FDA Authorizes Marketing of First Blood Test Aiding in Evaluation of Concussion

The findings indicate that the test can reliably predict the absence of intracranial lesions.

Today, the US Food and Drug Administration (FDA) permitted marketing of the first blood test evaluating mild traumatic brain injury (mTBI), or concussion, in adults.

The FDA reviewed and authorized marketing for the Banyan Brain Trauma Indicator in fewer than 6 months.

“Helping to deliver innovative testing technologies that minimize health impacts to patients while still providing accurate and reliable results to inform appropriate evaluation and treatment is an FDA priority,” Scott Gottlieb, MD, FDA Commissioner, said in a statement. “A blood-testing option for the evaluation of mTBI/concussion not only provides health care professionals with a new tool, but also sets the stage for a more modernized standard of care for testing of suspected cases.”

The decision was based on data from a prospective clinical study of 1947 individual blood samples from adults with suspected mTBI and reviewed the product’s performance by comparing mTBI blood test results with CT scan results.

The device was able to predict the presence of intracranial lesions on a CT scan 97.5% of the time, and those without lesions on a CT scan 99.6% of the time.

The findings indicate that the test can reliably predict the absence of intracranial lesions. Health care professionals now have the opportunity to incorporate the tool into the standard of care for patients in order to rule out the need for a CT scan in at least one-third of those suspected to have mTBI.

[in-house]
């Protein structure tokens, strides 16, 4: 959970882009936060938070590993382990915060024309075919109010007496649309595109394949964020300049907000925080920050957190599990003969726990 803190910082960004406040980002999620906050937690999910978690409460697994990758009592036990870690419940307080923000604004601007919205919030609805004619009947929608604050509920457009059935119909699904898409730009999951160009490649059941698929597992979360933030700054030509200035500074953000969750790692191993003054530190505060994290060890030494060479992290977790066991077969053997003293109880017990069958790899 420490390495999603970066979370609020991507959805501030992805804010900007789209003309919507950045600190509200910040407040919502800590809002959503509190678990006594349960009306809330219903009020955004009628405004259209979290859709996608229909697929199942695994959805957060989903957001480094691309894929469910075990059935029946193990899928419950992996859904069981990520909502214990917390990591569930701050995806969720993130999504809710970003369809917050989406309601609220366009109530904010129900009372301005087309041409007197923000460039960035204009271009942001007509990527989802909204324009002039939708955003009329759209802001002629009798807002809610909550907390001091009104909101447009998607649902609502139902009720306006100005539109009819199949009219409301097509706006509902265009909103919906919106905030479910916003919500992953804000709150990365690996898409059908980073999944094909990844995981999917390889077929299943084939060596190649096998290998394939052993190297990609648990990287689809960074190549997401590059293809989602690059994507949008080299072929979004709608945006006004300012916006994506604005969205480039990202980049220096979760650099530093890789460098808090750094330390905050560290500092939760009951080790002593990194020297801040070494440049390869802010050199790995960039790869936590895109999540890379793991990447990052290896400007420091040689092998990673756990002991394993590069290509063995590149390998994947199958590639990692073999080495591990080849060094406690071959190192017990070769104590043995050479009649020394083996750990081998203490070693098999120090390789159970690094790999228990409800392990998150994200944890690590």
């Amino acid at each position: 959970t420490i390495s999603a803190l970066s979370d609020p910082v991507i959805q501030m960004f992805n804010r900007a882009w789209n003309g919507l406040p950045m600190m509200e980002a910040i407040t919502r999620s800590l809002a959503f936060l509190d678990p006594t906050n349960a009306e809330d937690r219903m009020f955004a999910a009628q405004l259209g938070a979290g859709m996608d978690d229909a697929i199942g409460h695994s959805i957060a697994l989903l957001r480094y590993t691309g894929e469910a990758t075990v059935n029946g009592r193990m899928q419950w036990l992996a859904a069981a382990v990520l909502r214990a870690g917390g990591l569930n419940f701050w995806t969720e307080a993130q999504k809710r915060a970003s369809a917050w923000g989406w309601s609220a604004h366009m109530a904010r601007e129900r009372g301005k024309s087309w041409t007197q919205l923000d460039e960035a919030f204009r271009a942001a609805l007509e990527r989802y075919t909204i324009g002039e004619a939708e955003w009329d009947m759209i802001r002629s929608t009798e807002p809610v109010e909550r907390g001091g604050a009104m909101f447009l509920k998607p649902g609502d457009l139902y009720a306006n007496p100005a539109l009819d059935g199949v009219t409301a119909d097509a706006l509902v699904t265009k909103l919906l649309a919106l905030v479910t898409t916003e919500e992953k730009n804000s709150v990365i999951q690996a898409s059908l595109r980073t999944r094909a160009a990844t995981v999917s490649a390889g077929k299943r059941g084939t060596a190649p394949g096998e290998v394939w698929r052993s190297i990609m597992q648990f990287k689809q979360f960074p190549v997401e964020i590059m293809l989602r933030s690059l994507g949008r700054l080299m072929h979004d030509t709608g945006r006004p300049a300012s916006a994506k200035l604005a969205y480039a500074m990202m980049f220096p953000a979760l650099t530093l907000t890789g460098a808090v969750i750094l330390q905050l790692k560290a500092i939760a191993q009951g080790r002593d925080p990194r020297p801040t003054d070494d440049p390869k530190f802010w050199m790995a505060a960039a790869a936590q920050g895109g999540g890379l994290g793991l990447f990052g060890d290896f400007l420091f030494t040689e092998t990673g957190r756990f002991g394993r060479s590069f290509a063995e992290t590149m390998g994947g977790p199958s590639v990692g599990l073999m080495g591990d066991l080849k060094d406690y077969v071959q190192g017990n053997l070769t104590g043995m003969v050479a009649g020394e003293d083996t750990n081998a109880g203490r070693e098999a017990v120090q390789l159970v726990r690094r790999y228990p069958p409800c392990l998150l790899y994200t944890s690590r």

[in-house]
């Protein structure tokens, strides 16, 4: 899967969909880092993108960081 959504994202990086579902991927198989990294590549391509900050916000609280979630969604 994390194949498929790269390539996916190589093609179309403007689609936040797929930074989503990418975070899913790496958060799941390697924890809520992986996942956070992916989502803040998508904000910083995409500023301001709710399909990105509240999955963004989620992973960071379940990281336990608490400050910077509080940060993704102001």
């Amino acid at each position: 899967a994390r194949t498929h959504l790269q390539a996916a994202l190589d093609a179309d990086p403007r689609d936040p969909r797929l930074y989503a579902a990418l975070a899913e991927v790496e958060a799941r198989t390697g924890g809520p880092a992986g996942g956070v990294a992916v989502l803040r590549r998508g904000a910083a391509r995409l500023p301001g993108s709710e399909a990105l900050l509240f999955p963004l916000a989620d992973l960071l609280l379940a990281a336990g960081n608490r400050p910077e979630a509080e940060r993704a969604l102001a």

The availability of a blood test for concussion will help health care professionals to determine the need for a CT scan in patients suspected of having mTBI, preventing unnecessary neuroimaging and associated radiation exposure.

“In addition, availability of a blood test for mTBI/concussion will likely reduce the CT scans performed on patients with concussion each year, potentially saving our health care system the cost of often unnecessary neuroimaging test,” Gottlieb added.

The Brain Trauma Indicator, reviewed under the FDA’s De Novo premarket review pathway, measures levels of proteins known as UCH-L1 and GFAP, that are released from brain into the blood within 12 hours of a head injury.

Levels of the blood proteins after mTBI can help predict patients that could have intracranial lesions visible by CT scan and those that won’t. The opportunity to predict if patients have a low probability of intracranial lesions can help professionals in the management of patients.

Test results can be available within 3—4 hours.

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